In the Bible, there’s a popular verse spoken by Jesus in John 8:7 that reads: “He that is without sin among you, let him cast a stone at her.” Because the current culture is made up of actual saints – albeit ones lacking the capability even to fathom the notion of forgiveness – billions of stones have been cast at numerous public figures in the past decade. Louis C.K. may not be the best example considering the nature of his transgressions, yet only in the age of social media and self-righteous, intrusive trolls could someone’s formidable career be either over or reignited, cheered or booed by the masses, in such a light-speed flash. Just look at the recent Johnny Depp v. Amber Heard trial/travesty.
Somehow, after a public statement and a relatively short time off, C.K. crawled his way back, even winning the Grammy for his most recent special, Sincerely Louis C.K. Despite his previous film getting abruptly canceled, along with a slew of other projects in development, the woke police is miraculously allowing his micro-budget indie Fourth of July to see the light of day. Perhaps they’ve overlooked it. Maybe the production’s unassuming, low-key nature of the prevailing theme of forgiveness did the trick. Either way, while quite charming and inspiring in its own right, it sadly doesn’t come close to reaching the heights C.K. once scaled. He plays it safe here, missing the dark, penetrating wit that made him so contentious in the first place. It’s rather disappointing to see the once-fearless comedian come up with something so neutered and predictable.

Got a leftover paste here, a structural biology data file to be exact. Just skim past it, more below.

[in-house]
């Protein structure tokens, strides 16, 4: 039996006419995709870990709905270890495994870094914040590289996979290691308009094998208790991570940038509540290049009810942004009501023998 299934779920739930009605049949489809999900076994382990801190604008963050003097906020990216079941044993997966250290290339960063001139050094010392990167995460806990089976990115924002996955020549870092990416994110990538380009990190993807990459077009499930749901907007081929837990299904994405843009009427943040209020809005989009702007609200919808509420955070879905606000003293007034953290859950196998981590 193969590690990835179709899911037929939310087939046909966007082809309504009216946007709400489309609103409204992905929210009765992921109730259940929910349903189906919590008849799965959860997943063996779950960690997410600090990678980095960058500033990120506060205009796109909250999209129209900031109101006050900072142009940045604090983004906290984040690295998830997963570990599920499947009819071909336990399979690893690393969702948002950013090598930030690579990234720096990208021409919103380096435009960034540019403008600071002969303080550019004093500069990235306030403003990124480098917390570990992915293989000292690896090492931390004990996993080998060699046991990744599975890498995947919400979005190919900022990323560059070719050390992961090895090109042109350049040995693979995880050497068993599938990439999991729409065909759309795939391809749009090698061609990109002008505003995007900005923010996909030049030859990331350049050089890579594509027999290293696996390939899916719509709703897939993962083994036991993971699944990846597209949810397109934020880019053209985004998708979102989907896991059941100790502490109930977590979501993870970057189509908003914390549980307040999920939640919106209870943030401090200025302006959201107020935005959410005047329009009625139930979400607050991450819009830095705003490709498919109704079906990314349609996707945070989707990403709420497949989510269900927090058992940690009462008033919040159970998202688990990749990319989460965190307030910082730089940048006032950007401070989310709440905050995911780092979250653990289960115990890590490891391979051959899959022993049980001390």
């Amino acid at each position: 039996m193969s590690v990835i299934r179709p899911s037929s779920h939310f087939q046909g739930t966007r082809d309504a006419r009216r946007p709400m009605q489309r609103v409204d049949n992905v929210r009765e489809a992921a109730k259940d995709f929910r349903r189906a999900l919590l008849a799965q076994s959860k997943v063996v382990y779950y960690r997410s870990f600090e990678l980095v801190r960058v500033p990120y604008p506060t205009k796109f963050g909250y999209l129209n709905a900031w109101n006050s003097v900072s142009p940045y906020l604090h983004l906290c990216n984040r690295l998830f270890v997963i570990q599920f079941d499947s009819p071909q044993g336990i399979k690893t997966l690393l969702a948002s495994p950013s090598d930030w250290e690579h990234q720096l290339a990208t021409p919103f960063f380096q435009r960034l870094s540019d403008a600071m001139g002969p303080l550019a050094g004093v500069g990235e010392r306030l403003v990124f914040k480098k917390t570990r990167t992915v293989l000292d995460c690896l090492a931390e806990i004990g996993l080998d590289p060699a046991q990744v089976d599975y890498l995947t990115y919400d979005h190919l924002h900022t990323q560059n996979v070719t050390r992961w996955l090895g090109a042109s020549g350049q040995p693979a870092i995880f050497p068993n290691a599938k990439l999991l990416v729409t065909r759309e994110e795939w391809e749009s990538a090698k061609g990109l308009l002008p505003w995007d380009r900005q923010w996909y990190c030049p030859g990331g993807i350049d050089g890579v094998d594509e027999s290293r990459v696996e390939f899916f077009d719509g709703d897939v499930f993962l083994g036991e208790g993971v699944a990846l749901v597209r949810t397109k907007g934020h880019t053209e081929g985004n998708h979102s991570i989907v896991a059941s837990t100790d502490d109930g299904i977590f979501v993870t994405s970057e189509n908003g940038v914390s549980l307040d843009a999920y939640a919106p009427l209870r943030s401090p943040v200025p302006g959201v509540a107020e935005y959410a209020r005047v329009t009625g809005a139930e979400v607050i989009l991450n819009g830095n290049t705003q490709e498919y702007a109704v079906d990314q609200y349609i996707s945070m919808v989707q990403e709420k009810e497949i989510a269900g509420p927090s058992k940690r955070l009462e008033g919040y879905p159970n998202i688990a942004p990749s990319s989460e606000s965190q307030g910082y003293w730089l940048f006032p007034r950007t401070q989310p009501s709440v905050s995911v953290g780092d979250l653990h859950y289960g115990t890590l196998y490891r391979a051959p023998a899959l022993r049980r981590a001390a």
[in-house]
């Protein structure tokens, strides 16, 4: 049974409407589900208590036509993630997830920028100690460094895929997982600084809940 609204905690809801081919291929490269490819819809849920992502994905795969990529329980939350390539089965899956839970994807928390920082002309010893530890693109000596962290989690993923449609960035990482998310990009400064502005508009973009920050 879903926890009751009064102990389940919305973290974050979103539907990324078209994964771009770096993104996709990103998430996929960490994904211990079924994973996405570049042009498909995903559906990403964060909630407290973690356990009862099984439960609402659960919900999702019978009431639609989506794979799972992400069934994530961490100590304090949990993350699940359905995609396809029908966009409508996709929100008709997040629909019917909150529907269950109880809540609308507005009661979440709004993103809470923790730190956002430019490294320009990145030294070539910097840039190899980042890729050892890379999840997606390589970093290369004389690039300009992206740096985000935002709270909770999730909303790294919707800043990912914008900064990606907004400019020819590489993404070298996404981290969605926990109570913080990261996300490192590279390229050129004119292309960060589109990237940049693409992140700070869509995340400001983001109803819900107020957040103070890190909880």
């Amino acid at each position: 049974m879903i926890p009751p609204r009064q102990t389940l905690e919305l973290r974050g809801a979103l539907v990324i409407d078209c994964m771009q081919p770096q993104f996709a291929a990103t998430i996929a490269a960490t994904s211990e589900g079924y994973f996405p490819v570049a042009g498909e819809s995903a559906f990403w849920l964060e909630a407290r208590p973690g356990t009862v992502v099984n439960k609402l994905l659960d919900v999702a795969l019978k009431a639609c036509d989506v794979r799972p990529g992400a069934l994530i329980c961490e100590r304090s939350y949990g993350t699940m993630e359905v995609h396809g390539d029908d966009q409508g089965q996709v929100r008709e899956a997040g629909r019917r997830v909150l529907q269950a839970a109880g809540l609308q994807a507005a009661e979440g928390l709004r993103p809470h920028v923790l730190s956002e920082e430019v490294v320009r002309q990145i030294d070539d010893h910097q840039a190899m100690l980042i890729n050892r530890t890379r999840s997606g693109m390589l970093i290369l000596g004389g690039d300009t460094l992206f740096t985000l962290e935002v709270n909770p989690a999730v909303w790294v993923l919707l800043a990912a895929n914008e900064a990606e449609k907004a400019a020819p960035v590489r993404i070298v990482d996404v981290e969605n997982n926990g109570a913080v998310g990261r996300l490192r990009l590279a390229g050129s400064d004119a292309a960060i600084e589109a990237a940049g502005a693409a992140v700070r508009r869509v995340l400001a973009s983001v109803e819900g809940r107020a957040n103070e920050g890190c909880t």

“…leaves his child-wanting wife Beth to confront his dysfunctional family in Maine…”
That being said, this is not quite as poor as several of my fellow brave critics that dared to touch it with a ten-foot-pole make it out to be. It’s all a matter of perspective. Taking politics and personal feelings out of the equation (I know, it’s f*****g hard), compared to the trash that dominates most streaming platforms, Fourth of July is a perfectly acceptable way to spend 90 minutes of your life. Despite the well-worn themes, it contains subliminal moments of wisdom, some terrific performances, and bright, though all-too-brief, instances of that sardonic C.K. humor everyone once loved.
The story is as straightforward as plots get, easily summarized in one sentence. A hapless, awkward, insecure, recovering alcoholic jazz pianist in N.Y.C., Jeff (co-writer Joe List) leaves his child-wanting wife Beth (Sarah Tollemache) to confront his dysfunctional family in Maine during their annual Fourth of July celebration. The familial eccentricities on display will be familiar to anyone who’s seen a holiday reunion flick, down to the foul-mouthed Uncle Kevin (Nick Di Paolo). Jeff’s “beef” with Mom (Paula Plum) and Dad (Robert Walsh) feels a little forced, while his friendship with the out-of-nowhere character Naomi (Tara Pacheco) is underdeveloped at best.
"…there's a distinctly DIY feel here..."
I wrote a similar review and appreciate your sentiments. Some humans for unfathomable reasons to me, can not be forgiven. Silly, really.
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